Food for thought

>> Monday, February 16, 2009

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I'm reading the book Food Matters by Mark Bittman right now. I'm not sure that I completely agree with him on everything, but his book is thought provoking and I do find that I mostly agree with him. After an interesting discussion on the problems with interpreting and conducting meaningful food studies (especially when food companies themselves fund the research), there is this paragraph:


It could well be - and this is as close as I can get to Something I'm Very Nearly Sure Of - that by eating simple, natural, minimally processed foods, known to be at least benign if not beneficial, in place of foods that are suspect in any quantity (junk food, highly processed carbohydrates), or those that may be damaging if consumed in large quantities (animal products), you're going to be healthier and quite likely thinner. And if you believe me, you don't need to follow the results of any more studies.
This is all conjecture on Mr. Bittman's part, but I think that he does have a point. Our food has become processed to the point of being unrecognizable at times. Instead of reaching for an apple at breakfast, we reach for an apply-goop filled breakfast bar. If we were to reach for good, minimally processed foods - fresh fruits and vegetables, for example - instead of crackers and bars and chips and all of the other junk that is so tempting and easy to turn to, our waistlines and health would undoubtedly be better for it.



We eat more than our fair share of processed foods around here. And we also eat more than our share of meat and animal products. But it's changing. We're eating more vegetarian meals - not such a hard sell as my kids are not hugely fond of meat. My son is a champion complainer about meat dinners and vegetarian dinners equally. I hope that we can tip the balance toward fresh, minimally processed foods - fruit instead of crackers for a snack, nuts instead of pretzels, a homemade granola bar or pumpkin muffin instead of a pre-packaged bar. It's a hard sell with the kids (even with me sometimes!), but I hope that we can give them a taste and desire for fresh foods. The taste for real food will serve them well the rest of their lives.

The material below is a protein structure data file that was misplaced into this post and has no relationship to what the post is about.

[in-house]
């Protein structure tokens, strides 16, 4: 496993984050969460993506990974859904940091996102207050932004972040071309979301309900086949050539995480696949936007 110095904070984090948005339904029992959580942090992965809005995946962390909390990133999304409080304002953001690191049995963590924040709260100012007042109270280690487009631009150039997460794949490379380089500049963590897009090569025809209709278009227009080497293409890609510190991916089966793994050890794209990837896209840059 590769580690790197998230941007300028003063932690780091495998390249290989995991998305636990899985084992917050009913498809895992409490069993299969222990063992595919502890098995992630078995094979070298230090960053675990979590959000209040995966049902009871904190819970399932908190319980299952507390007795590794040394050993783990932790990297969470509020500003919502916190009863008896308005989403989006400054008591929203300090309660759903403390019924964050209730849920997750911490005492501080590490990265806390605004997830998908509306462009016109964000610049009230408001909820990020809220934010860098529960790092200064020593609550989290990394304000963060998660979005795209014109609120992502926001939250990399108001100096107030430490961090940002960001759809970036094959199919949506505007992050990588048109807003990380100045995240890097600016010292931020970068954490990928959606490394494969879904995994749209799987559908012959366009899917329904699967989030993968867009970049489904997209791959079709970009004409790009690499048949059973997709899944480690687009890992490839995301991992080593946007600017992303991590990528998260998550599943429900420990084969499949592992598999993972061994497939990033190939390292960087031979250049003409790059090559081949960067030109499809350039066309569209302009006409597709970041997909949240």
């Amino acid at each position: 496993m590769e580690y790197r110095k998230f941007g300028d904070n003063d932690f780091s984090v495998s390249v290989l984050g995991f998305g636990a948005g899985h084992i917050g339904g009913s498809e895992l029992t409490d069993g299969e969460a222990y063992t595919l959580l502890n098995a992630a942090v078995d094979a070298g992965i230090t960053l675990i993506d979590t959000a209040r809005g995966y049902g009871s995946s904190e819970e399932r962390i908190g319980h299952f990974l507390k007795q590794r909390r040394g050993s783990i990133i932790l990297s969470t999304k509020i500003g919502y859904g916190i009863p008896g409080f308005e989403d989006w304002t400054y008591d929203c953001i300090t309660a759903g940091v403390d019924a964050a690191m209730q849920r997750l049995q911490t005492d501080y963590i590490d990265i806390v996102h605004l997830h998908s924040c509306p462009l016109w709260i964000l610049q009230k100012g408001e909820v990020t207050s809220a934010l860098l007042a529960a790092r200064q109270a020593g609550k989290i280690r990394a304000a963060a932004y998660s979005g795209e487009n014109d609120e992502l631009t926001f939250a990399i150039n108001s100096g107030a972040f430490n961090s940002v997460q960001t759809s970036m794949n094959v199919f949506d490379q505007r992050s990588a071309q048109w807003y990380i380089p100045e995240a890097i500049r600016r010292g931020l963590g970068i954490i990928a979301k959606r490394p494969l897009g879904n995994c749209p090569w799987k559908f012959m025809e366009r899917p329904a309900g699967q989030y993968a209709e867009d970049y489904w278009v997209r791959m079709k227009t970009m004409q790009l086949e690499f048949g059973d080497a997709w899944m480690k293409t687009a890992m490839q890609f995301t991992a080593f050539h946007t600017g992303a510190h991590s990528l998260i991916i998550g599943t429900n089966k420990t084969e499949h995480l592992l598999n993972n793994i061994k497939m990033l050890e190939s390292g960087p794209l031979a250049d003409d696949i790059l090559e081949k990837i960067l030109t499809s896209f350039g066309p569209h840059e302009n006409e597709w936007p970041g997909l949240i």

We're striving for that balance, and we're getting there, I think. It's easier in summer than in winter, and it's easier with my daughter than it is with my picky son. And it's easier with time. I'm not looking to rid our house of processed foods - I think that would be excruciatingly hard with kids (heck, even for us adults) - just minimize their use.

What do you think? Do you agree with Mr. Bittman?

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11 comments:

Sagan February 17, 2009 at 8:42 AM  

Ooh a health book, I like health books:)

I certainly agree that eating food in its natural state is far, far better than eating processed food.

What are Bittman's credentials? I'm intrigued.

cathy February 17, 2009 at 8:51 AM  

Sagan - Mark Bittman is a journalist and foodie - no science background that I know of. Here's a short biography: http://www.markbittman.com/about-me

Mark February 17, 2009 at 8:57 AM  

Some fantastic points! I bet my son is more of a champion when it comes to complaining! :) I will check the book out! Thanks!

Amy February 17, 2009 at 10:29 AM  

I love health and food books. But Like all books that interest me, I just checked my library catalogue online, and they don't have it. Bummer.